The Reunion will be the weekend of July 26-27, 2008. It will held at our house which is on the north- west corner of Rounds Hill Road & Round Road, Sugar Grove, Pennsylvania 16350. With the driveway comimg in off of Round Road.We have 5.5acres so a lot of people are bring tents and campers and staying right here. Some are staying at the Best Western in Jamestown, NY, about 8 miles north. We have some that are planning to come the Monday before to help get ready and some that are planning to stay until the Friday after to help put things back to normal, and others that can only come for the weekend.

The contact person: is my husband or me,

Bob or Jackie Seaman
Address: 2549 Rounds Hill Road,
Sugar Grove, PA 16050
email address: ** <>
phone number: 814-489-3450.

Jackie is descended from Joseph Growden (child 3) and Florence Peters in the chart below:

Family Group Report
For: William Growden (ID= 2397)
Date Prepared: 15 May 2008

NAME: GROWDEN, William, Born ??? 1767? in Cornwall, England, Died ???

MARRIED 26 Nov 1792 in Cardinham, Cornwall, to SANDERCOCK, Elizabeth Couch, Born 1 Apr 1766 in Cardinham, Cornwall, Died Feb 1836 in Bodmin, Cornwall at age 69; FATHER: SANDERCOCK, Thomas, Born ??? 1737, Died Feb 1825 at age 88; MOTHER: COUCH, Ann, Born ??? 1739, Died Apr 1817 at age 78; William Growden shown in register as being “from Egloshayle”.; Bapt. 1 Apr 1766, Cardinham [letter from Margaret Foden, 6 Feb 1980]

1. F GROWDEN, Jennifer, born Oct 1793 in Egloshayle, CON, died ???
2. M GROWDEN, William, born ??? 1794 in Bodmin, Cornwall, died 8 Dec 1881 in Geelong, Victoria; Married ??? 1854 to DAY, Keturah; 6 children
3. M GROWDEN, Joseph, born ??? 1796?, died ???; Married 31 May 1818 to PETERS, Florence; 8 children
4. M GROWDEN, Thomas, born ??? 1798, died ???; Married to WILLIAMS, Sidwell; 5 children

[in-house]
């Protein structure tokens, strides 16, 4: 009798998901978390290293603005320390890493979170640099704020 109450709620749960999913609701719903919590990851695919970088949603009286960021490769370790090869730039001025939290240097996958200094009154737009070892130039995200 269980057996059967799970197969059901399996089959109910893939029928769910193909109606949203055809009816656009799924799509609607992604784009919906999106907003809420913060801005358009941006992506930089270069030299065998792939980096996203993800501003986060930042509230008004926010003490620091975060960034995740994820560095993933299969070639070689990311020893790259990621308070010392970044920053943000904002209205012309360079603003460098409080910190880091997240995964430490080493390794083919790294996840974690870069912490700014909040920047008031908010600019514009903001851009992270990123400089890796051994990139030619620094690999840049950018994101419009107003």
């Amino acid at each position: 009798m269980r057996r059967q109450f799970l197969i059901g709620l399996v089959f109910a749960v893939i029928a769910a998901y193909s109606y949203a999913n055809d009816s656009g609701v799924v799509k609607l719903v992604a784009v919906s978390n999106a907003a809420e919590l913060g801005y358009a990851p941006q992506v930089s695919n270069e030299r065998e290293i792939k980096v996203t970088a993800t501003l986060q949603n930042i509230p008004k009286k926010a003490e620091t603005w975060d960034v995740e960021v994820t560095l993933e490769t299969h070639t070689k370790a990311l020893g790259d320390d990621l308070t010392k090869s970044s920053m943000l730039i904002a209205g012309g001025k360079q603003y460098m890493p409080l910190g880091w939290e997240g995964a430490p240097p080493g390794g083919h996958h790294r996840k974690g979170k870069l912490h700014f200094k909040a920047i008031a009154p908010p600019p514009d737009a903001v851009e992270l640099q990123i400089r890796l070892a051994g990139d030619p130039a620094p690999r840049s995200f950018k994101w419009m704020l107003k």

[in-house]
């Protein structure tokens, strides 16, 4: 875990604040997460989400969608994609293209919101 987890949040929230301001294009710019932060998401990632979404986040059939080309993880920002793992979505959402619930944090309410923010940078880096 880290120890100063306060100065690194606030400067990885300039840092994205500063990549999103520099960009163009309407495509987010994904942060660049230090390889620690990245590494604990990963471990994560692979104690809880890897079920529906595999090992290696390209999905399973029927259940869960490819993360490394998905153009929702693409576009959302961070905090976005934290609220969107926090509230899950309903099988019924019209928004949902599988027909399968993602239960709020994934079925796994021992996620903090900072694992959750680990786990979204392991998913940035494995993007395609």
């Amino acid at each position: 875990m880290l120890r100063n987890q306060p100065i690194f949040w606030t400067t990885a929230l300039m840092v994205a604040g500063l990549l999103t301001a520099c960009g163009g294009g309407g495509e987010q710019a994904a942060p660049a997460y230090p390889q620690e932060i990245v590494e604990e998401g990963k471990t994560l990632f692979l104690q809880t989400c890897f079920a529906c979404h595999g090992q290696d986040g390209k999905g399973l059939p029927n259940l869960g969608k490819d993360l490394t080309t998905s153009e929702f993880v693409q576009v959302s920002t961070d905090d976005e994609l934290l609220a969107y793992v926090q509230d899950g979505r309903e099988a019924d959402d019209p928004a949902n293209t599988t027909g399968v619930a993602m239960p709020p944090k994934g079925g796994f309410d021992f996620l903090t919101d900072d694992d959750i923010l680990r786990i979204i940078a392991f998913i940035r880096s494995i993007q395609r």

5. M GROWDEN, Matthew, born Dec 1800 in Bodmin, Cornwall, died May 1883 in Cornwall, ENG; Married 10 Dec 1844 to DYER, Christiana; 4 children
6. F GROWDEN, Ann, born ??? 1802, died ???
7. F GROWDEN, Joanna, born ??? 1804, died 8 Jun 1806
8. F GROWDEN, Jenifer, born Mar 1806, died ???
9. F GROWDEN, Elizabeth, born ??? 1807, died ???
10. M GROWDEN, John, born ??? 1811, died 15 Mar 1812

Keeping in touch and losing touch

I sent out an e-mail message to various relations to let them know that this family history blog had moved, and 13 messages bounced — cousins who have changed their address and whose new address I don’t know. With the internet, it’s easy to keep in touch, but it’s also easy to lose touch.

It was good to see that 20 people visited the Family Wiki site yesterday, but it was disappointing to see that no one joined to make it a cooperative effort. It would be really nice to see some contributions from other members of the family too.

New home for this blog

Owing to problems with Google’s Blogger software, this blog has been moved from on Blogger. You may still be able to read older posts over there, but from now on new posts will be added here.